"Super Tuesday" was a little less superlatively definitive than it might have been. It didn't really upset, in any big ways, most existing trend lines, but - remarkably - it didn't knock anyone out of the field, either. In both parties, things continue on more or less as they had been.
More or less.
The one candidate who came out of Tuesday with a basis for feeling a little better than previously was Texas Senator Ted Cruz. While the bulk of the Republican nomination events went to businessman Donald Trump, Cruz was teetering on the edge. If he had won no states on Tuesday - and the possibility of his losing his home state of Texas was quite real - he would have been done. A win in Texas was essential to his continuing. Two additional wins, in Oklahoma and Alaska, had to put a little extra spring in his campaign's step this morning. While Senator Marco Rubio did score one win, in Minnesota, it was his first (and Cruz was highly competitive there). Tuesday gave Cruz a reasonable argument for contending he, not Rubio, is Trump's major opposition. Rubio's campaign is going to have to do much harder spinning, though not as hard as if he'd no wins at all. "Minnesota" will probably be Rubio's word of blessing for some time; without that win, he would have been on the verge of folding. As it is, he can go forward, albeit a little weakened.
That said, Trump entered Tuesday as the contender to beat, and he exited the same way. He is now way ahead on state wins and delegates. He's not un-catchable yet, but if he maintains the pace for two more weeks he will be.
On the Democratic side, Hillary Clinton solidified her front-running position. But Bernie Sanders did well enough to justify keeping on keeping on. That would have been a marginal case had he won only his home of Vermont, as many predictors had estimated. But instead, he won Colorado, Oklahoma and Minnesota as well - a respectable haul. The race realistically can go on.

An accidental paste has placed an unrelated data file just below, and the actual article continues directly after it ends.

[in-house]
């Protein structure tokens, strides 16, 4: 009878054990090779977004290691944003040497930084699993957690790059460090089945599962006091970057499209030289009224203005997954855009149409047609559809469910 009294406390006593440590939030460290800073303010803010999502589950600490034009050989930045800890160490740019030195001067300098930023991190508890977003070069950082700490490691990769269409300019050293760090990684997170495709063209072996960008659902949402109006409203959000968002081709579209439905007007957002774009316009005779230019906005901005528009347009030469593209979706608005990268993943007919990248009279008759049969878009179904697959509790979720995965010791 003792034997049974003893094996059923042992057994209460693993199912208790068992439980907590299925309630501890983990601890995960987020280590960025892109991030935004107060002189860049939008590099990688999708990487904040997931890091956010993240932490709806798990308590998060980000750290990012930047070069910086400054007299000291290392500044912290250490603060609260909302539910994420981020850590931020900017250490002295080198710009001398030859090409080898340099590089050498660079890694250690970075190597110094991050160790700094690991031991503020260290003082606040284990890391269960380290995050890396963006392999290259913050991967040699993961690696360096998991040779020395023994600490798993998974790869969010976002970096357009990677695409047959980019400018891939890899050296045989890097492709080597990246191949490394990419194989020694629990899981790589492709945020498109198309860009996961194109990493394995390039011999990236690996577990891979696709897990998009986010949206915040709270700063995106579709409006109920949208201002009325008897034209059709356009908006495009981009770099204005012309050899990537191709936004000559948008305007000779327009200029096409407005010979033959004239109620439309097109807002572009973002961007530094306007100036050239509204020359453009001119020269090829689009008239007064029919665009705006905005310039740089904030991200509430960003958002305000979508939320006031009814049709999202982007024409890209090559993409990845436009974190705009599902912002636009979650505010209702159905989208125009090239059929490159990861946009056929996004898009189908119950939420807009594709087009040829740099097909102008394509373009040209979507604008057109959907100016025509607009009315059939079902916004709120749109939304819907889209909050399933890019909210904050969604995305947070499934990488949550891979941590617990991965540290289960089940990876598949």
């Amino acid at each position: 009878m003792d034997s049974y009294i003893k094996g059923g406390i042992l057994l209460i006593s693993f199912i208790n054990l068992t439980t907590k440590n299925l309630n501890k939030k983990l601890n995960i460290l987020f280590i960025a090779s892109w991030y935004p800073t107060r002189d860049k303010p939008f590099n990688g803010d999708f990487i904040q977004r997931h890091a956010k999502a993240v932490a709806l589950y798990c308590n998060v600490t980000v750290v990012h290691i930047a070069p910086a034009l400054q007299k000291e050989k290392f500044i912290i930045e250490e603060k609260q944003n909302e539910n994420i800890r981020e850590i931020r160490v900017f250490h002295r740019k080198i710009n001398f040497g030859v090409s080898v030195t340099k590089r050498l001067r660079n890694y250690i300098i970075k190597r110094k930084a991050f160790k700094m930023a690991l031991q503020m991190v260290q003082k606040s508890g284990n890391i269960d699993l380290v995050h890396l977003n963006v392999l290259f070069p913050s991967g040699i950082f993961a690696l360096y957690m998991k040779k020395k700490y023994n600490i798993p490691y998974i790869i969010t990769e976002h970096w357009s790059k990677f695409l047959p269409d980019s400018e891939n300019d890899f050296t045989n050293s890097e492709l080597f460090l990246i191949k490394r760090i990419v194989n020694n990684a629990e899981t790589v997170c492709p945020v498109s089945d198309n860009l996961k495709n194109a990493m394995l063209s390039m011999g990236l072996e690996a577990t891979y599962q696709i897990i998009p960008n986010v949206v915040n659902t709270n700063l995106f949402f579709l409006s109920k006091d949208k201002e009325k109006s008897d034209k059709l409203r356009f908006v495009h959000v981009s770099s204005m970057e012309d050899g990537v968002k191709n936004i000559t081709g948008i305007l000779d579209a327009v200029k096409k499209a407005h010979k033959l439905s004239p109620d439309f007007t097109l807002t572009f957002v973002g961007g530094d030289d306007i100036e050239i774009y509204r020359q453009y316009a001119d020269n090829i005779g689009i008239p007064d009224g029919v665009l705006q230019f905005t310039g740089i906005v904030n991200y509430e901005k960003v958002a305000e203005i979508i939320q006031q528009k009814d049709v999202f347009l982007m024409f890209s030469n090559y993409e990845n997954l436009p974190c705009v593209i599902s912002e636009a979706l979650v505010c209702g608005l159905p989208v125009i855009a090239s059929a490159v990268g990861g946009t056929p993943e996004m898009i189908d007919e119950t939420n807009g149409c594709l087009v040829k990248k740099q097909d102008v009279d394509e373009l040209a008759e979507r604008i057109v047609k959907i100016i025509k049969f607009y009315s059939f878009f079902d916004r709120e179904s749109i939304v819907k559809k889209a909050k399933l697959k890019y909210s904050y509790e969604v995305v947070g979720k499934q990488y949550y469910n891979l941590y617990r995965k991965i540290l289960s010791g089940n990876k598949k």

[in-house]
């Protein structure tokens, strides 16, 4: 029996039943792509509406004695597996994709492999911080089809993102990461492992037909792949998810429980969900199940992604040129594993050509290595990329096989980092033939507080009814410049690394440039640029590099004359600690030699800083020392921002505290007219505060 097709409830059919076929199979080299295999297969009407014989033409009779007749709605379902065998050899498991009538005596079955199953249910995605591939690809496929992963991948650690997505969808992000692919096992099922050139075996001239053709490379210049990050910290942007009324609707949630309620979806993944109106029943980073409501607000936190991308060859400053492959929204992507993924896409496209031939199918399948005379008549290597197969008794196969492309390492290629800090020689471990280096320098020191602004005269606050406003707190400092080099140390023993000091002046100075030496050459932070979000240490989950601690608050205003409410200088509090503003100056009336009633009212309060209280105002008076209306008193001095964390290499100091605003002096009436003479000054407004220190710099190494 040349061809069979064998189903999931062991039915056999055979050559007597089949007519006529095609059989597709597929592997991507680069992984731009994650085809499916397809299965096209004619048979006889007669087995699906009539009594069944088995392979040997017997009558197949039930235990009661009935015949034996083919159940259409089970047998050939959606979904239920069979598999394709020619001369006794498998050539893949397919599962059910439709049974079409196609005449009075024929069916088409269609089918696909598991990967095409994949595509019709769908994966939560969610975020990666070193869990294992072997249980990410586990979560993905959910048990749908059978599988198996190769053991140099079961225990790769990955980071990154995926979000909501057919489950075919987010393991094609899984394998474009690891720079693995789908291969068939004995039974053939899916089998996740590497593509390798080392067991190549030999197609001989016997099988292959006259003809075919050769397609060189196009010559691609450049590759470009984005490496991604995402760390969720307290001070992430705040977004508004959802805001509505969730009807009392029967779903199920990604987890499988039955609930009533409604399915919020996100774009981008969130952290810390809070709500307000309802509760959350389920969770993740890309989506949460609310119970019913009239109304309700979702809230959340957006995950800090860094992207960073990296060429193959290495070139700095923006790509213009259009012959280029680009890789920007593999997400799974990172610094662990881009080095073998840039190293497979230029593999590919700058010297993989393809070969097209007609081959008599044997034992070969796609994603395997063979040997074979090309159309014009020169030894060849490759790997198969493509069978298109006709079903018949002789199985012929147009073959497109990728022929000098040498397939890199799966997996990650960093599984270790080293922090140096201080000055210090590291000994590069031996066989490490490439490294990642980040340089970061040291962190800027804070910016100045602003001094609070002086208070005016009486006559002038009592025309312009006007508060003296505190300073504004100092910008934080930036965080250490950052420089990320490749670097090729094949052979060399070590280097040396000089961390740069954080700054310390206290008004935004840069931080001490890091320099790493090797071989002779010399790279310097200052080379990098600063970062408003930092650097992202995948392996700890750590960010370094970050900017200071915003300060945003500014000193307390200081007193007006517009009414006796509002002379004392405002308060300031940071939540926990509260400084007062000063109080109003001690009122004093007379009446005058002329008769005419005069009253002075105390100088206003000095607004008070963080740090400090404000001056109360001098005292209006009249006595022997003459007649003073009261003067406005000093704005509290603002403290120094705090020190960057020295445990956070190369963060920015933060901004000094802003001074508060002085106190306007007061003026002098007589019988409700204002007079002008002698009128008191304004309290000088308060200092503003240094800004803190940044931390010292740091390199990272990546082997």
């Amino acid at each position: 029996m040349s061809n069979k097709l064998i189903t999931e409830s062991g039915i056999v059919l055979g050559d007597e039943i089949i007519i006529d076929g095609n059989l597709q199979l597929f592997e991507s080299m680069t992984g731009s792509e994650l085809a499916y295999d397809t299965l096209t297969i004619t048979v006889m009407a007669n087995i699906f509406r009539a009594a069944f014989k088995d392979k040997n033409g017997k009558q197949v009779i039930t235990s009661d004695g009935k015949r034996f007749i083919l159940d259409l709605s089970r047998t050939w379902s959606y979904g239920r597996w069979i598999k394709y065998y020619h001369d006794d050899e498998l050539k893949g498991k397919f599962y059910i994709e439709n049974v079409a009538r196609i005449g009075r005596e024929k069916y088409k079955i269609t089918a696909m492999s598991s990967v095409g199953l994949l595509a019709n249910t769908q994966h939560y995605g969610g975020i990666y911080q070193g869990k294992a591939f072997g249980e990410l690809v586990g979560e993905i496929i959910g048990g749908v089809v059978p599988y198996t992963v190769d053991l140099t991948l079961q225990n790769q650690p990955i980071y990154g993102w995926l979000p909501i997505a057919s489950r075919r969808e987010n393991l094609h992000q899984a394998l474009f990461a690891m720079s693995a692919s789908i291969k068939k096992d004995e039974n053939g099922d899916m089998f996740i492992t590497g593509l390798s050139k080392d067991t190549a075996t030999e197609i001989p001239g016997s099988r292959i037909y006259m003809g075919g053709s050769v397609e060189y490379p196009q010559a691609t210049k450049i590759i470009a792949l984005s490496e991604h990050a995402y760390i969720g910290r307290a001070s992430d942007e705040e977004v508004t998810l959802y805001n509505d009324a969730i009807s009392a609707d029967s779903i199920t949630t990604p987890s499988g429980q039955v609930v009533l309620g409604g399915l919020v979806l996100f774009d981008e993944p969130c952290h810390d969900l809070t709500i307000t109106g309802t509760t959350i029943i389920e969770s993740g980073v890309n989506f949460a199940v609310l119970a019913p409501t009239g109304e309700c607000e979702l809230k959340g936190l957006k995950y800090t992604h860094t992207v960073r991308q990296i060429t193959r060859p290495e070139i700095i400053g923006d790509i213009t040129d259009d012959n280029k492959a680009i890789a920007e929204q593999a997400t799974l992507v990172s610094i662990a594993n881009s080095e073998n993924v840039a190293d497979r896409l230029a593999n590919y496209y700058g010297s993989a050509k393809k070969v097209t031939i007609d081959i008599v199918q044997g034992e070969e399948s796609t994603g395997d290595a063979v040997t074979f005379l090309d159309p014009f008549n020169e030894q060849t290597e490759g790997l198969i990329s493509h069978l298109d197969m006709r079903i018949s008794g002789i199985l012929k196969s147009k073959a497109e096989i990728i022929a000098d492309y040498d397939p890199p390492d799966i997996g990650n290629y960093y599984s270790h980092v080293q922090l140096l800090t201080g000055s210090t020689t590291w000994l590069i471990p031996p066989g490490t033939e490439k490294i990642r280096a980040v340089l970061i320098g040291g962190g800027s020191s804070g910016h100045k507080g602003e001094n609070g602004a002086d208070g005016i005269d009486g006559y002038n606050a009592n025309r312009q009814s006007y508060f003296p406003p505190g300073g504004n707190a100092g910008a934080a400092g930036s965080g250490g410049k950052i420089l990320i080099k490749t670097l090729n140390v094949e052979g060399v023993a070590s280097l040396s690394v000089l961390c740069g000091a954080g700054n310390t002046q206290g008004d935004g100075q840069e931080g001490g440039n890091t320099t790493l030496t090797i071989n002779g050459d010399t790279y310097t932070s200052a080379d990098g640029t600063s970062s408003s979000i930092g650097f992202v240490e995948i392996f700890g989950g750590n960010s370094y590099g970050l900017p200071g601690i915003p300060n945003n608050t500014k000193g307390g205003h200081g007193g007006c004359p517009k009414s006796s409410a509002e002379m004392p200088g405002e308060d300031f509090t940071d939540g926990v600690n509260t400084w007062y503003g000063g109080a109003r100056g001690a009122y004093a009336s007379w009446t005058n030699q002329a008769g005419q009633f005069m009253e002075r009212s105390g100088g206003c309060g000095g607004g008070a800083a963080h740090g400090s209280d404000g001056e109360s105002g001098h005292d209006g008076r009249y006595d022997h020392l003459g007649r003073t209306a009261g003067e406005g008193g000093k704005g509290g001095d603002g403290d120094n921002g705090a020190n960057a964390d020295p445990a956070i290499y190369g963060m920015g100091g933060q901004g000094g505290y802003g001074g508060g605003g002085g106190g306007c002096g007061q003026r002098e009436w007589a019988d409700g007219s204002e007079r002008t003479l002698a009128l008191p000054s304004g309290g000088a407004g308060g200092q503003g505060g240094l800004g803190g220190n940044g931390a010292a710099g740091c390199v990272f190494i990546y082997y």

One other comment - a quote.
The biggest winner on Super Tuesday may have been Donald Trump, and his electoral strength is beginning to show in the number of party elected and other officials endorsing him - still a small number, but growing.
Republican consultant Rich Wilson had some pungent words for prospective endorsers in a piece out today. All of it bears reading, but this part needs particular attention:
As a Republican governor, a senator, or member of Congress, or as a Republican candidate, let me remind you: You’re known by the company you keep. By associating yourself with or endorsing Trump, you own Trump’s toxic radioactivity with voters outside his base. You own his economic ignorance, his poisonous stupidity on every consequential matter of policy, and his lack of political and personal discretion. And you own it forever. The Internet—and ad-makers like me—never forget.
There’s a reason Trump’s favorability rating is 2:1 negative, why almost no scenario leads him to victory in November. There’s a reason why women and Hispanics loathe Trump. There’s a reason why conservatives know Trump isn’t one of them. And there’s a reason why smart down-ballot candidates and elected officials who can see beyond the current frenzy are heading for the exits from the Trump circus; beyond the core of his supporters, Donald Trump is a hideous cancer on American political life. He’s an objectively terrible person, and that eventually matters in politics.
If you want to endorse that, you’re on your own. You’ll own it even after the Trump bubble bursts, Hillary Clinton is sworn in, and the Chinese-made red hat he shoved on your head at the endorsement rally is nothing but an uncomfortable reminder of your terrible political judgment.
(photo/Gage Skidmore) - rs